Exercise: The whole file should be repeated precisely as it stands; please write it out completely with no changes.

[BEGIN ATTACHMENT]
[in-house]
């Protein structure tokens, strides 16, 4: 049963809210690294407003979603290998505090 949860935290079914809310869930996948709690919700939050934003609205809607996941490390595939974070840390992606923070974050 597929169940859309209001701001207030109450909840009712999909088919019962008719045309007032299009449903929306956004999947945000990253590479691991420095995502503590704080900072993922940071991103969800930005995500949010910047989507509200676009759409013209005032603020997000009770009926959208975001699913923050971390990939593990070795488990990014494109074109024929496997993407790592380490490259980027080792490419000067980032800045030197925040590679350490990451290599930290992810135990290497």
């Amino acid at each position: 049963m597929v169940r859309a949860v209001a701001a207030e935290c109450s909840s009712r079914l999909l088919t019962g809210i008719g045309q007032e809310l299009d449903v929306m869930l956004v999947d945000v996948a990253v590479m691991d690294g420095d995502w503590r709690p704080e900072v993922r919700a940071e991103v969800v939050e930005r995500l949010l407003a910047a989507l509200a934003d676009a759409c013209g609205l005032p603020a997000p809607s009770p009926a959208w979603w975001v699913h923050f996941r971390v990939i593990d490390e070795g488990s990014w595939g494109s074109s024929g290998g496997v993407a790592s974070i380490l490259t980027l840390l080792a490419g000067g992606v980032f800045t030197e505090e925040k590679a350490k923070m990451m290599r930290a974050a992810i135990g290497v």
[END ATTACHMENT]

[in-house]
């Protein structure tokens, strides 16, 4: 049963809210690294407003979603290998505090 949860935290079914809310869930996948709690919700939050934003609205809607996941490390595939974070840390992606923070974050 597929169940859309209001701001207030109450909840009712999909088919019962008719045309007032299009449903929306956004999947945000990253590479691991420095995502503590704080900072993922940071991103969800930005995500949010910047989507509200676009759409013209005032603020997000009770009926959208975001699913923050971390990939593990070795488990990014494109074109024929496997993407790592380490490259980027080792490419000067980032800045030197925040590679350490990451290599930290992810135990290497």
């Amino acid at each position: 049963m597929v169940r859309a949860v209001a701001a207030e935290c109450s909840s009712r079914l999909l088919t019962g809210i008719g045309q007032e809310l299009d449903v929306m869930l956004v999947d945000v996948a990253v590479m691991d690294g420095d995502w503590r709690p704080e900072v993922r919700a940071e991103v969800v939050e930005r995500l949010l407003a910047a989507l509200a934003d676009a759409c013209g609205l005032p603020a997000p809607s009770p009926a959208w979603w975001v699913h923050f996941r971390v990939i593990d490390e070795g488990s990014w595939g494109s074109s024929g290998g496997v993407a790592s974070i380490l490259t980027l840390l080792a490419g000067g992606v980032f800045t030197e505090e925040k590679a350490k923070m990451m290599r930290a974050a992810i135990g290497v």